It was here that we got to experience the full luxury spectrum offered by the M760Li – its massaging seats, heated armrests, bombastic Bowers & Wilkins speaker system, Gesture Control that recognizes finger twirls to adjust volume, and unique air fragrance that is pumped into the cabin for a sensory workout. The suspension is even linked up to the GPS so that the vehicle can preview roads ahead for optimal tuning of the springs and dampers.
The cosseting ride was short lived though, as the roads around Mount San Jacinto started to get twisty. Hairpins came out of nowhere, with blind turns and narrow lanes demanding every inch of our attention. We don’t get roads like these in Ontario, and a stroll around these mountains makes us wonder why we haven’t moved here yet.
The flagship Bimmer unwaveringly hugs the tarmac like white on rice, body control is incredibly taut without much lean or roll around high speed corners, and though you can certainly feel the weight around wide ascending turns, the initial bite and turn-in is wickedly good, thanks in part to the rear-wheel steering and a lightweight carbon-fibre reinforced structure. I’m also glad that BMW stuck with 20-inch Michelin PSS tires rather than the 21s, offering that delicate balance between ride comfort and grip.
And when that twisty stretch of road finally straightens out, there’s nothing quite like a twin-turbo V12 to propel you into speeds that you’d be too scared to admit without alcoholic encouragement. The commanding barks, farts, and howls that follow out of the exhaust are just the cherry on top of what is otherwise a magnificent highway cruiser. The sheer weight of the M760Li was my initial concern when I first got into the car, but boy even with that hefty penalty it handles like a champ.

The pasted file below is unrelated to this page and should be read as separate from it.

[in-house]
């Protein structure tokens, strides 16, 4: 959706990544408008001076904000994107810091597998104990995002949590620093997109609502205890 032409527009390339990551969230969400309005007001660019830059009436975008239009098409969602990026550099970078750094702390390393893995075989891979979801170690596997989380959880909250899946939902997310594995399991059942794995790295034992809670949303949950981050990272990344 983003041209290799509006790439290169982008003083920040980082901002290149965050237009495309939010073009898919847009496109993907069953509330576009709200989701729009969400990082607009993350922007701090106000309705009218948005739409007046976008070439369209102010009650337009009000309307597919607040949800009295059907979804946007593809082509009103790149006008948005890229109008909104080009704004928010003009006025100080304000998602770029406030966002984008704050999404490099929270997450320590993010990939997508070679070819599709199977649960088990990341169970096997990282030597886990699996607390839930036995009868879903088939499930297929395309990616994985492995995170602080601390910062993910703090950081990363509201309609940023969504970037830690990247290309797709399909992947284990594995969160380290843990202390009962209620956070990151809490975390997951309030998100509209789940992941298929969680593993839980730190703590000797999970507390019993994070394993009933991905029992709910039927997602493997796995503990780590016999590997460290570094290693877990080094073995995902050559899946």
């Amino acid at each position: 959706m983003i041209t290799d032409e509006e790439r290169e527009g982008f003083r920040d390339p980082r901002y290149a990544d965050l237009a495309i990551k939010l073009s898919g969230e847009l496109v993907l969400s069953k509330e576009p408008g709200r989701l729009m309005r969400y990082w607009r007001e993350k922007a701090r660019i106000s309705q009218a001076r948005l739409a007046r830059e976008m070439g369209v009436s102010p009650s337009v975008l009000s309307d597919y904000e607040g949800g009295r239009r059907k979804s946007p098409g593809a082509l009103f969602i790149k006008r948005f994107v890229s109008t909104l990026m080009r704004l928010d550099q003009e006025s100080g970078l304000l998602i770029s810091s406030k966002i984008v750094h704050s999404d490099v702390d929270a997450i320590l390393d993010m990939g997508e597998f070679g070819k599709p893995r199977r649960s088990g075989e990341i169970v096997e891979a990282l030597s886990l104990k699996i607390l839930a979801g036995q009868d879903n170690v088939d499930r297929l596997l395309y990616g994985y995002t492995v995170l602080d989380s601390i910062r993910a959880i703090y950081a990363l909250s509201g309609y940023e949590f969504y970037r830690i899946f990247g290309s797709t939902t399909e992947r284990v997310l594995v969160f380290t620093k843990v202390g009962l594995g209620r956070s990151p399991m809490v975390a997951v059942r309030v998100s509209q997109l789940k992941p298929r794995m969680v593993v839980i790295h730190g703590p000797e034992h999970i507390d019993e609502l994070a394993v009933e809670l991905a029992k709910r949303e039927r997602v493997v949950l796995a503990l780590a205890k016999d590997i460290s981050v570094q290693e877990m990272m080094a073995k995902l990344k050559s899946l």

And its dual personalities became even more apparent when we made our way to the Thermal Club racetrack, home to BMW’s Performance Driving Center. You can view our hot laps with the M760Li below, but it’s safe to say that no luxury sedan should handle this good around a track, especially one as technical as this. We also had the chance to experience launch control and with any car hitting 100 km/h below four seconds, the G-forces become bewildering and borderline nauseating.
Why didn’t BMW just build an M7 then if they wanted to witness the checkered flag? Well we had the same question. “This is what made the most sense to us and to our select clientele,” answered Carsten Pries, Head of Product Management at BMW M, when asked about its viability. To me at least, an M7 feels rather redundant. The M760Li delivers all the performance you really need in a velvet glove.
Of course, other V12 monsters like the S65 AMG make their mark with bigger torque figures and meaner exhausts, but the M760Li is noticeably quicker and handles less like a boat around corners. More limited sedans like the Alpina B7 offer the same amount of power as the M760Li but with four less cylinders and a cheaper price tag. Without the intention of sounding cliché, there really is no replacement for displacement. The mechanical shriek of a dozen cylinders starting up, the linearity of its power delivery, and its emotional soundtrack put the M760Li into a class of its own.
In the end, BMW isn’t going to sell a lot of these, but for these select customers with V12 expectations looking for an executive sedan that can chauffeur them to the racetrack and set a lap record thereafter, the M760Li is certainly the crème of the crop. Who would have ever thought that thirty years ago, BMW laid the blueprint for what is possibly the most grandiose sedan to ever master the art of the road and track.